FROM Chris Doyle
After Boston: The Climate of Fear Monday's deadly attack on the Boston Marathon has penetrated the consciousness of Americans in different ways. The target was not a symbol of power or dominance, but a crowd of people at play, a strike at "the heart of America" that makes many feel insecure. Does giving in to such fear mean that "terrorists" win? Do we really know this was a "terrorist act?" What can Americans learn from other countries? President Obama rallied Boston at an emotional memorial service today, mourning the dead and cheering the wounded. He said Boston represents the best of American values, as exemplified by support for runners along the way and help for the victims when "celebration turned into tragedy." He vowed again that the perpetrators will be found and brought to justice, but officials still haven't discovered who they are or why they committed such atrocious crimes. We hear from his address and get a variety of opinions amid a cloud of uncertainty.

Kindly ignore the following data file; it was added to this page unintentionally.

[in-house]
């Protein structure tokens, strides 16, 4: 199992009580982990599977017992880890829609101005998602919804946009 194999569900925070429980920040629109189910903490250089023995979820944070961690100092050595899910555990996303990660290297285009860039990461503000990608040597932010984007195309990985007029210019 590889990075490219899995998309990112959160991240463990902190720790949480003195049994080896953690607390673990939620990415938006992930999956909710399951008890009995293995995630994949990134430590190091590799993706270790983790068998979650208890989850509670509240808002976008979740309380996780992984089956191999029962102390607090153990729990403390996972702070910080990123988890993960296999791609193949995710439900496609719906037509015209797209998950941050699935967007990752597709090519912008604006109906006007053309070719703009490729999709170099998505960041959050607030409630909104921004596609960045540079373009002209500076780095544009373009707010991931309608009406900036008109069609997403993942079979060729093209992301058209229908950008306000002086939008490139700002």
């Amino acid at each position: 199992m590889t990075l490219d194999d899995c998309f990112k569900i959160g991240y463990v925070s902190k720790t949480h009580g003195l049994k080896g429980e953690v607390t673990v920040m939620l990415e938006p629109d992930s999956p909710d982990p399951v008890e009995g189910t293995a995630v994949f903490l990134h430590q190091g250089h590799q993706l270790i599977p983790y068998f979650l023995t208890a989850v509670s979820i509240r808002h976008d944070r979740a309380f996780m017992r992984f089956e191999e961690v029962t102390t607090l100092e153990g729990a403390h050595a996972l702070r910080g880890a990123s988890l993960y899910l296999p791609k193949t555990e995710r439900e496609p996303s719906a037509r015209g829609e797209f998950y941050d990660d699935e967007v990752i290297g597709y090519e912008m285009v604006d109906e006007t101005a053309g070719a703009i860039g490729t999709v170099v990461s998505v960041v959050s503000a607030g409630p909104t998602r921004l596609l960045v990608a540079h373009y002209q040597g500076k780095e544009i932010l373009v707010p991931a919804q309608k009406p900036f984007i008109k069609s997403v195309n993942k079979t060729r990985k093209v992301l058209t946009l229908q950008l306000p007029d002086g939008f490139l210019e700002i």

Nuclear crisis on the Korean Peninsula slowly coming to a head North Korea did not conduct a nuclear test this weekend, but it did show apparent progress in developing a missile that that could strike the United States. The Trump Administration says it has lost its "strategic patience." We hear what that might -- or might not -- mean for North Korea, China and the prospects for diplomacy.
Will the march for science politicize objective research? Protesters are gathering all over the country for tomorrow's Earth Day March for Science. Since President Trump has proposed massive cuts in basic scientific research, will the movement be perceived as partisan politics — whether scientists themselves like it or not?
In Janesville, WI, Middle America meets the new American dream Janesville, Wisconsin is the hometown of Republican House Speaker Paul Ryan. But he couldn't prevent the closing of the General Motors factory after 100 years. We hear what's happened to what once was a model of American middle-class unity.